Hard apple cider once quenched the thirst of Americans for generations.
Before Prohibition started in 1920, hard apple cider, also known as apple jack, outsold beer as the go-to American beverage of choice. After Prohibition was repealed in 1933, the country’s taste shifted more toward beer, with hard cider being viewed as a European import. But Jennifer and Jeff Carleton, owners of the newly-established Mountain West Cider, hope to change that.
During an excursion to Ireland, the couple experienced the crisp taste of hard apple cider. Not an avid beer drinker, Jennifer found the difference refreshing. On the flight home, the couple read an in-flight magazine article on the growth of the American cider industry. They knew immediately that their home state of Utah would be the perfect place to introduce the product.
“We’re the first urban cidery in Utah,” Jennifer says. “Business has been booming and has exceeded our expectations.” As of February, Mountain West has been working to supply the state’s 32 liquor stores, selling out quickly in many locations.
To ensure quality, the Carletons searched nationwide for a hard cider maker. At the beginning of 2015, they found Pacific Northwest resident Joel Goodwillie, a man with 25 years experience in the winemaking industry. Goodwillie spent nearly a year developing their flagship label, Ruby.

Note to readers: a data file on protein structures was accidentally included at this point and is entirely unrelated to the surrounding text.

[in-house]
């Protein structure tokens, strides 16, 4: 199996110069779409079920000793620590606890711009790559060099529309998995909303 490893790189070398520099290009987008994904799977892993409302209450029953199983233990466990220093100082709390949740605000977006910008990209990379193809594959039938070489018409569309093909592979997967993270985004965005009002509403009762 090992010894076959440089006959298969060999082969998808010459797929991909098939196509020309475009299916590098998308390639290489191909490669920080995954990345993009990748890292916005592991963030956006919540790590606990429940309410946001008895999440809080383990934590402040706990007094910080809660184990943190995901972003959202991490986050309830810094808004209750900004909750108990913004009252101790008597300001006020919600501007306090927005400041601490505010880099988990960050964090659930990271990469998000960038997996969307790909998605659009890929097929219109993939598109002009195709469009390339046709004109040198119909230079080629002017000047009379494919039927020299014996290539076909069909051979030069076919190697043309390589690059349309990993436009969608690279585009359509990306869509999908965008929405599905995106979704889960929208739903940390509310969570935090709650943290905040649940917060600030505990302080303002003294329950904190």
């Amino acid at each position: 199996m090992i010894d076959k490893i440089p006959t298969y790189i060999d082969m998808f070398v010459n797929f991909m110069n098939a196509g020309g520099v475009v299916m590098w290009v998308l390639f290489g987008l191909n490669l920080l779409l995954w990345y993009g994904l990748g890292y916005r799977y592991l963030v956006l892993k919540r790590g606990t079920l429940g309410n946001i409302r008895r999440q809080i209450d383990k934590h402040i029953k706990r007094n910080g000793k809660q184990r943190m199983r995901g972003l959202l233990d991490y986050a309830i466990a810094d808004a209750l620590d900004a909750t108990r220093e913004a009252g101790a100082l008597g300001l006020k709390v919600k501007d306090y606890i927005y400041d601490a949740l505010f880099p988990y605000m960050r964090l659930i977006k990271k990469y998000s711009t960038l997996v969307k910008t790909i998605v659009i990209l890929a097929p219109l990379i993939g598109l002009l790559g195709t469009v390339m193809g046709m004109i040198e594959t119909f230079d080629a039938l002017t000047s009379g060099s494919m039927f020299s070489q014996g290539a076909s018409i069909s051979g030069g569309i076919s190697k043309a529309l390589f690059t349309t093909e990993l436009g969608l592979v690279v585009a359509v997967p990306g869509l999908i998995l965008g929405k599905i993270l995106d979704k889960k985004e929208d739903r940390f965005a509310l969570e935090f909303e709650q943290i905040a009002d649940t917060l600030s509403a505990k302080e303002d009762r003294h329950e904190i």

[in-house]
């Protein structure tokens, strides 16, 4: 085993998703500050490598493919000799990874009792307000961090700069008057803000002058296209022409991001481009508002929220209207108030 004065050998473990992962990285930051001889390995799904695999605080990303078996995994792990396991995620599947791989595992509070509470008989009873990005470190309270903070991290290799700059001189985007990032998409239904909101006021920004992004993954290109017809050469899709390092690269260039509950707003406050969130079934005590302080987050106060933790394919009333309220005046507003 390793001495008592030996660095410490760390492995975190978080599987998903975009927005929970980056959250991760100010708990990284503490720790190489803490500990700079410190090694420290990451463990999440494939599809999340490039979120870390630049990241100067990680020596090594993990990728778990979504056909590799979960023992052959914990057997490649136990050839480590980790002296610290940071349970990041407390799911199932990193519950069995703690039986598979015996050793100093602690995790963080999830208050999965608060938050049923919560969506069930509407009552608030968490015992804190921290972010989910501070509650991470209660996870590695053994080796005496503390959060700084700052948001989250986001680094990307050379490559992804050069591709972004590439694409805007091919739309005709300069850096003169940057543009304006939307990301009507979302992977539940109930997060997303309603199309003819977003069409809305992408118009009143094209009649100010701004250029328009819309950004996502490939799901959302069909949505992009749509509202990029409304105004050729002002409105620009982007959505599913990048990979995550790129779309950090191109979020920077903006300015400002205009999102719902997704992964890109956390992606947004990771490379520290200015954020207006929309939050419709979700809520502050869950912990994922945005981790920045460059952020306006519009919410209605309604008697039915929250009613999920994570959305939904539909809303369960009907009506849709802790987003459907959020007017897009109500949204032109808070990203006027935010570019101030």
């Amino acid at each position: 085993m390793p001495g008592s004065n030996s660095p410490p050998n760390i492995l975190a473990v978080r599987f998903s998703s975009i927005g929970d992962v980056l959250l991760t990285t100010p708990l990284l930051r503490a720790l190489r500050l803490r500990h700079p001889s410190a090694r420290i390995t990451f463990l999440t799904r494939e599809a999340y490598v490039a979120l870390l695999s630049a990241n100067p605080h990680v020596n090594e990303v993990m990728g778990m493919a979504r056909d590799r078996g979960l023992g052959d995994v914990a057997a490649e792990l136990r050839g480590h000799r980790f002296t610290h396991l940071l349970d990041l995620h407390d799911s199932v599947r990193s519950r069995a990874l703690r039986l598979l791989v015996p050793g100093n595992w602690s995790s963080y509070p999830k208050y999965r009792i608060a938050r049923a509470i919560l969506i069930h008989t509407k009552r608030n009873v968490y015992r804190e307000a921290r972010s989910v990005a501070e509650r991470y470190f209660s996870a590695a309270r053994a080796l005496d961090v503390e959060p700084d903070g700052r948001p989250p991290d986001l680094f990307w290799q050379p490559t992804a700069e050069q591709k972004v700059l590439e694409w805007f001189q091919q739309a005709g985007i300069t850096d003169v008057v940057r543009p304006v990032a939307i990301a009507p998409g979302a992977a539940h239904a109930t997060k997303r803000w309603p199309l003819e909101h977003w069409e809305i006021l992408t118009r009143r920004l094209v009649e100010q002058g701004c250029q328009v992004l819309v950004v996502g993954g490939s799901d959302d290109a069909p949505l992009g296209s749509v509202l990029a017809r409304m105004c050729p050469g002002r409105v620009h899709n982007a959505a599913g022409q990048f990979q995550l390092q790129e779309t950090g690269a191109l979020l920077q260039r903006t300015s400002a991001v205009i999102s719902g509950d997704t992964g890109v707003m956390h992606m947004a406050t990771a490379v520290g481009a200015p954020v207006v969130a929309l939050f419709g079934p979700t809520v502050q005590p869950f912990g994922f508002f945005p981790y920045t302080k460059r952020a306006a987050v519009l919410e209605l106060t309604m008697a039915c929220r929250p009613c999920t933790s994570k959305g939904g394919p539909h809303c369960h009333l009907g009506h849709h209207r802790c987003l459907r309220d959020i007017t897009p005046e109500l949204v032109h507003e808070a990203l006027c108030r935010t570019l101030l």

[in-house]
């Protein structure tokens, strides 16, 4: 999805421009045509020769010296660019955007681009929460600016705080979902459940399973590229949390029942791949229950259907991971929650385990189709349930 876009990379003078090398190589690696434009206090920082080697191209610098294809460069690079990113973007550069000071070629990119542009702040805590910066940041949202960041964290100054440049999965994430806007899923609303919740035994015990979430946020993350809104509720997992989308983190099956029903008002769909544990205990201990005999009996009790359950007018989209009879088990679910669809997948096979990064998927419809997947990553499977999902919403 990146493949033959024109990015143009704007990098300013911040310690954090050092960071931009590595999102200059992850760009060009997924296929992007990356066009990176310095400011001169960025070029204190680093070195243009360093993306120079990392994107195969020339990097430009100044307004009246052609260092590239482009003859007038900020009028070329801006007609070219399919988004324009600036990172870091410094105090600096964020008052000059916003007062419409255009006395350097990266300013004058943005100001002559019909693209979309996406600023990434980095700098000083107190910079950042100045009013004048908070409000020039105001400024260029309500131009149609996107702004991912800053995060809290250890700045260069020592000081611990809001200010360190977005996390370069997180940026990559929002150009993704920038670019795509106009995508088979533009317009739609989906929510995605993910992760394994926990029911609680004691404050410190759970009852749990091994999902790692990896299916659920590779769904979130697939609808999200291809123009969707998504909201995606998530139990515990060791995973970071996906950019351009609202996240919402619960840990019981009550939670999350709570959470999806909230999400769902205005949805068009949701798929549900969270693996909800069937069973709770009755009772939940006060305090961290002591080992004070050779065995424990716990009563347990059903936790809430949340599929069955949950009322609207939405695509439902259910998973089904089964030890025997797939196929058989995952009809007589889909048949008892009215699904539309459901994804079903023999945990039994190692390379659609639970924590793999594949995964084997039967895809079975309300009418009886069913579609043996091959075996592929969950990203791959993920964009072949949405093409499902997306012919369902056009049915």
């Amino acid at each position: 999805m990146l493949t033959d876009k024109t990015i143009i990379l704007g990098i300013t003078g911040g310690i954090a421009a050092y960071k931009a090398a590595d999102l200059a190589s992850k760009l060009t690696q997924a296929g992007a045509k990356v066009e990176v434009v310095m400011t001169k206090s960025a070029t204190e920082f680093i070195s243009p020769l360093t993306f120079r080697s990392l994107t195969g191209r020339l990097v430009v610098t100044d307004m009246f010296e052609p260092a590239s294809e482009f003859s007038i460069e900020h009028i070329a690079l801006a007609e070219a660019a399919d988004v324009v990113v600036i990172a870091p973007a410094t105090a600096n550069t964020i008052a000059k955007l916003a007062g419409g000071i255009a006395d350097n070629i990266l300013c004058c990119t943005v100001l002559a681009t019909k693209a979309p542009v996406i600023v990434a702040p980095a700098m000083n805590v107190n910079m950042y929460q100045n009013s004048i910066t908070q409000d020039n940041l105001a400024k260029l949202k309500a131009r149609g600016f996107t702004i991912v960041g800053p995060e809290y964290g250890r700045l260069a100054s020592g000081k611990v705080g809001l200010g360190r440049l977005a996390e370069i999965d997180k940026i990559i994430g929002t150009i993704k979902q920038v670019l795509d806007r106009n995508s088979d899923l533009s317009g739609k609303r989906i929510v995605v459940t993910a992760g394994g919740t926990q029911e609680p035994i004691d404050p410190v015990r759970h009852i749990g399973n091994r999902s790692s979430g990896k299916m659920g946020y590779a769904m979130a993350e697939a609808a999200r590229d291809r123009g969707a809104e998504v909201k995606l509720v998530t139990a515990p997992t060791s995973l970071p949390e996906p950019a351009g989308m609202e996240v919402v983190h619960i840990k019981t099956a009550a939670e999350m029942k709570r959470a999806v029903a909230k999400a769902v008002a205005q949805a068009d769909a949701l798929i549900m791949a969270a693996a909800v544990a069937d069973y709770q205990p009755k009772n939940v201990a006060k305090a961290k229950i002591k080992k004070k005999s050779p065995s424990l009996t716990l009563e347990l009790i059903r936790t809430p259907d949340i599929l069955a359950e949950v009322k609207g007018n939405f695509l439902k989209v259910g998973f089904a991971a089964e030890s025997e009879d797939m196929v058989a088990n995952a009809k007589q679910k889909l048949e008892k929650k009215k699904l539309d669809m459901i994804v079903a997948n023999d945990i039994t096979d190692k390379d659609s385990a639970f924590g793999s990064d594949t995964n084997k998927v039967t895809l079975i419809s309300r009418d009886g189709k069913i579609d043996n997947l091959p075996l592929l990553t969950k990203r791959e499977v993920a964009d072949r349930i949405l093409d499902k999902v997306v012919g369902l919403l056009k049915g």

“Ruby just came up with itself,” Goodwillie says. “We didn’t have to manipulate it. Everything is natural and traditional with no back flavoring. Hard apple cider in its purist form. In my experience, that’s a rarity.”
Perhaps that rarity stems from the Carletons’ dedication to keeping their product as locally sourced as possible. Currently, Mountain West purchases all of its apples from Santaquin orchards. They’ve recently overtaken food giants Smith’s and Harmons as the orchards’ top apple purchaser.
Even the names of their labels come from local inspiration. “All products are named after Utah canyons,” says Goodwillie. This month, they plan to release their 7 Mile label, a lighter cider with 5 percent ADB compared to 6.8 percent in Ruby.
“We hope to have four or five different drinks, but Ruby has been so successful we have a hard enough time keeping up with that demand,” say Jeff and Jennifer. You can taste Ruby in several restaurants and bars, such as The Bayou, Beerhive, The Garage, and Poplar Street. Business is projected to double this year, with the Carletons noting that cider is the fastest-growing alcoholic beverage in the industry. Located two buildings south of the Red Rock Beer Store, Mountain West Cider also serves as a downtown venue for parties and corporate events.
“The great thing about cider,” Goodwillie notes, “is its versatility. I haven’t found a good meal it doesn’t work with.”
Mountain West Cider is located at 425 N. 400 W. Open M-F, 11am-7pm; Sat 11am-5pm